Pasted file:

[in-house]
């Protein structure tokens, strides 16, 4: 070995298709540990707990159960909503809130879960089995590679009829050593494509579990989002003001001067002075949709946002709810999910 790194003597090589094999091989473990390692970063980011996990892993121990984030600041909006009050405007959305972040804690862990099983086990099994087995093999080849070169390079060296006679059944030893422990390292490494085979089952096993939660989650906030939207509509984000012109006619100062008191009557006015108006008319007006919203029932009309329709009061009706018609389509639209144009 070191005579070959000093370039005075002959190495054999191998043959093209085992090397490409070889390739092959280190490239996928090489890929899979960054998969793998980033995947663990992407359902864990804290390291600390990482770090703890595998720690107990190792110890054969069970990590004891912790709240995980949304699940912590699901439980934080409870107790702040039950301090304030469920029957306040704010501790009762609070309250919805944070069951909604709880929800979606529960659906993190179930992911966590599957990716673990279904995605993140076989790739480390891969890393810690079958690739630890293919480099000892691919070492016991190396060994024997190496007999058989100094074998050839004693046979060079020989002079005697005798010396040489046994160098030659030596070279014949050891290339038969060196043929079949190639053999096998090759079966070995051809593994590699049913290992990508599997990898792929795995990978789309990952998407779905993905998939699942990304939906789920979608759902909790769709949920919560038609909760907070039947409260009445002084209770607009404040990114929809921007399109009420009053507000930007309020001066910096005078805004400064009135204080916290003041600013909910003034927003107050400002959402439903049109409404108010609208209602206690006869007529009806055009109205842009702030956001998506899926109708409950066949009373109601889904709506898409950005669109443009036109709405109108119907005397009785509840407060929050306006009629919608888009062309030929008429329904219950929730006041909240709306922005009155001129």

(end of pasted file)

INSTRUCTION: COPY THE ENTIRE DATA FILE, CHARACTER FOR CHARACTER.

[in-house]
């Protein structure tokens, strides 16, 4: 070995298709540990707990159960909503809130879960089995590679009829050593494509579990989002003001001067002075949709946002709810999910 790194003597090589094999091989473990390692970063980011996990892993121990984030600041909006009050405007959305972040804690862990099983086990099994087995093999080849070169390079060296006679059944030893422990390292490494085979089952096993939660989650906030939207509509984000012109006619100062008191009557006015108006008319007006919203029932009309329709009061009706018609389509639209144009 070191005579070959000093370039005075002959190495054999191998043959093209085992090397490409070889390739092959280190490239996928090489890929899979960054998969793998980033995947663990992407359902864990804290390291600390990482770090703890595998720690107990190792110890054969069970990590004891912790709240995980949304699940912590699901439980934080409870107790702040039950301090304030469920029957306040704010501790009762609070309250919805944070069951909604709880929800979606529960659906993190179930992911966590599957990716673990279904995605993140076989790739480390891969890393810690079958690739630890293919480099000892691919070492016991190396060994024997190496007999058989100094074998050839004693046979060079020989002079005697005798010396040489046994160098030659030596070279014949050891290339038969060196043929079949190639053999096998090759079966070995051809593994590699049913290992990508599997990898792929795995990978789309990952998407779905993905998939699942990304939906789920979608759902909790769709949920919560038609909760907070039947409260009445002084209770607009404040990114929809921007399109009420009053507000930007309020001066910096005078805004400064009135204080916290003041600013909910003034927003107050400002959402439903049109409404108010609208209602206690006869007529009806055009109205842009702030956001998506899926109708409950066949009373109601889904709506898409950005669109443009036109709405109108119907005397009785509840407060929050306006009629919608888009062309030929008429329904219950929730006041909240709306922005009155001129």